A preview of the upcoming Orson edition of Sounding Albers, this sample features the drawings and designs of Anni Albers.
The unique technology of an Orson allows you to combine the experience of listening to well-suited music while looking at the art for which it has been chosen.
Anni Albers delighted in the weaving process almost as soon as she entered the Bauhaus at age twenty-two. The music that accompanies the selections of her work within this Orson provides a delightful progression--from the concerns of everyday living to the realm of artistic beauty, and to what is “universal and timeless,” the goal Anni often stated for her work.
by F. Scott Fitzgerald
read by Shawn Carter Peterson
Includes over 80 images, original musical selections referenced by Fitzgerald, and essays and short lecture films.
The ultimate edition of the greatest American classic, curated by leading Gatsby scholar Sarah Churchwell. American magazine covers from the months of 1922 when the novel is set animate pages to reveal further contemporaneous windows into the context of the story.
The music to which Fitzgerald set Gatsby’s parties accompanies the relevant passages, while Q&A essays and videos with Churchwell will make you unlearn everything your teacher taught you about this classic.
by Leslie Maitland
read by Leslie Maitland
An award-winning New York Times reporter’s investigation into her mother’s forbidden romance and harrowing flight from the Nazis – and the life she found thereafter in America.
On a pier in Marseille in 1942, an eighteen-year-old German Jewish girl was pried from the arms of the Catholic Frenchman she loved and promised to marry. Five years later she would build a new life in New York with a dynamic American husband.
Maitland grew up enthralled by her mother’s accounts of forbidden romance and harrowing flight from the Nazis. Her book is both a vivid depiction of a world at war and a personal pursuit of her mother's lost love.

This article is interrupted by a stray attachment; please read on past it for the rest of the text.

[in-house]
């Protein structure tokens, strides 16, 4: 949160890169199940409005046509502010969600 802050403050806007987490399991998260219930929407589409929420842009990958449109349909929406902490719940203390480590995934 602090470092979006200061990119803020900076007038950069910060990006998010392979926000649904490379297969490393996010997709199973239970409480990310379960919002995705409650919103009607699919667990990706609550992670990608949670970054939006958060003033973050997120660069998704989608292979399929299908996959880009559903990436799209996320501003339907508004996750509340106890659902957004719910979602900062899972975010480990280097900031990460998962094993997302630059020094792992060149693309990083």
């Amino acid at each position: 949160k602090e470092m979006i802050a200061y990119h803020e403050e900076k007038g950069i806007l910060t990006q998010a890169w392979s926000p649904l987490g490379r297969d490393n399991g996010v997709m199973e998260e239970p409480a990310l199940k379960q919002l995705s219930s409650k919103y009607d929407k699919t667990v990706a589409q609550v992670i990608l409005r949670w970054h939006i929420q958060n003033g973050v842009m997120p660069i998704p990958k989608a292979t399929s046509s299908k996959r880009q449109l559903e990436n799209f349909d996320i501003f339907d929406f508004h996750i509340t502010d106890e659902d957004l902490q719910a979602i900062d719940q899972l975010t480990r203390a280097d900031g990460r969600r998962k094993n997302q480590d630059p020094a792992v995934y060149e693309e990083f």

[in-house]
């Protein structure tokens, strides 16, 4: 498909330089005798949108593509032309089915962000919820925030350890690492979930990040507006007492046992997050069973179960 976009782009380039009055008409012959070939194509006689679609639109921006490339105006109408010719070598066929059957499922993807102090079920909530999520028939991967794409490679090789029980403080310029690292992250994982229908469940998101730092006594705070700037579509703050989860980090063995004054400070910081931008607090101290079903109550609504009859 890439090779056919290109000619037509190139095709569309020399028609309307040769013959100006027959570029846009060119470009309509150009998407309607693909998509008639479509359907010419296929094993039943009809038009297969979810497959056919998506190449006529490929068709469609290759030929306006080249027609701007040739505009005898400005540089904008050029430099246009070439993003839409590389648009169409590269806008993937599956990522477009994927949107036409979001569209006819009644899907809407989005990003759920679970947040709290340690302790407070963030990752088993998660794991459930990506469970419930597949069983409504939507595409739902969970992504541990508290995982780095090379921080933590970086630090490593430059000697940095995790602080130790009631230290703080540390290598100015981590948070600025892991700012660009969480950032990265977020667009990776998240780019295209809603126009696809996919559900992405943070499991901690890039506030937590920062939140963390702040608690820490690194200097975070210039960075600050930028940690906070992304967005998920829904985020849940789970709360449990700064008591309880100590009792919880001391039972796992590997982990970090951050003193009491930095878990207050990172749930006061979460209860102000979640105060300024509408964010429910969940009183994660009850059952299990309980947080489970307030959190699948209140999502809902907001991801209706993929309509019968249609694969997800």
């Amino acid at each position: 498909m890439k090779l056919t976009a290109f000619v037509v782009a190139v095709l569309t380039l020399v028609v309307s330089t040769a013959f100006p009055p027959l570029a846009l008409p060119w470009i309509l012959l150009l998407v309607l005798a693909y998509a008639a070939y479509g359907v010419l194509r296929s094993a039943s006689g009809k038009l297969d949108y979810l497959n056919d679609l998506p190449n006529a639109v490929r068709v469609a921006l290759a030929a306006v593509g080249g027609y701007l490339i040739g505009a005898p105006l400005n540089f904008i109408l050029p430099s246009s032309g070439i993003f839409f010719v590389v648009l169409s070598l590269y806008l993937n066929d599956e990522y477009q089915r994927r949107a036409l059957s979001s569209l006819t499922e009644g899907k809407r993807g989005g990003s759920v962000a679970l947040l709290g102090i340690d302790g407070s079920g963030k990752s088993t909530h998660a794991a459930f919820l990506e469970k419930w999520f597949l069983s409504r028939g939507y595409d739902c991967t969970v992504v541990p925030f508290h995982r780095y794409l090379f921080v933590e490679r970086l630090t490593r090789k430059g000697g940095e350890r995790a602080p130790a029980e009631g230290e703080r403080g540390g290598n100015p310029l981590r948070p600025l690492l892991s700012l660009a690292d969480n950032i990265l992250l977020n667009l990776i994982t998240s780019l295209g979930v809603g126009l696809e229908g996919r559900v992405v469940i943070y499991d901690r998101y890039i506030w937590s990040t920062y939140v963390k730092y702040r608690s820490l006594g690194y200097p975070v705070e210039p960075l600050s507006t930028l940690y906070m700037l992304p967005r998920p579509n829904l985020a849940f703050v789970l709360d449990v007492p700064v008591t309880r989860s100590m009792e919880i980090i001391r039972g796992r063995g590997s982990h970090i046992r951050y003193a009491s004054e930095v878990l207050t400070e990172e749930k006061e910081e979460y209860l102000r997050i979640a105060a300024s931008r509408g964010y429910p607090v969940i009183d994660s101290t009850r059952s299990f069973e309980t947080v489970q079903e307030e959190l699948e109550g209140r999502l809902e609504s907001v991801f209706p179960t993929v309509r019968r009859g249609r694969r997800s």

by Benj Hewitt
read by Sam Riegl
Clinton still believes in a place called Hope, the dot-com boom is on the horizon, and the nation smells like teen spirit. It’s the early ‘90s, and a recent Harvard graduate figures everything is breaking his way. Until it isn’t.
Childhood begins in Berkeley, California, where “mothers attend women’s groups; fathers prepare dinner; and grandparents are, in general confused.”
Enter the era of Gen X, Green Day, and Dr. Dre. Late nights become heated over the merits of Dazed and Confused versus Schindler’s List. But when the narrator’s mother is diagnosed with terminal cancer, he slips into an escapist whirl of romantic liaisons and crystal meth benders.
This début novel blends humor and heartbreak with the realities of what it means to grow up.
A Steinbeck Short Fiction Award Winner
by Émile Zola
read by Tim Campbell
It’s about filthy-mouthed fruit-sellers and a market full of people “gorging themselves and growing fat”.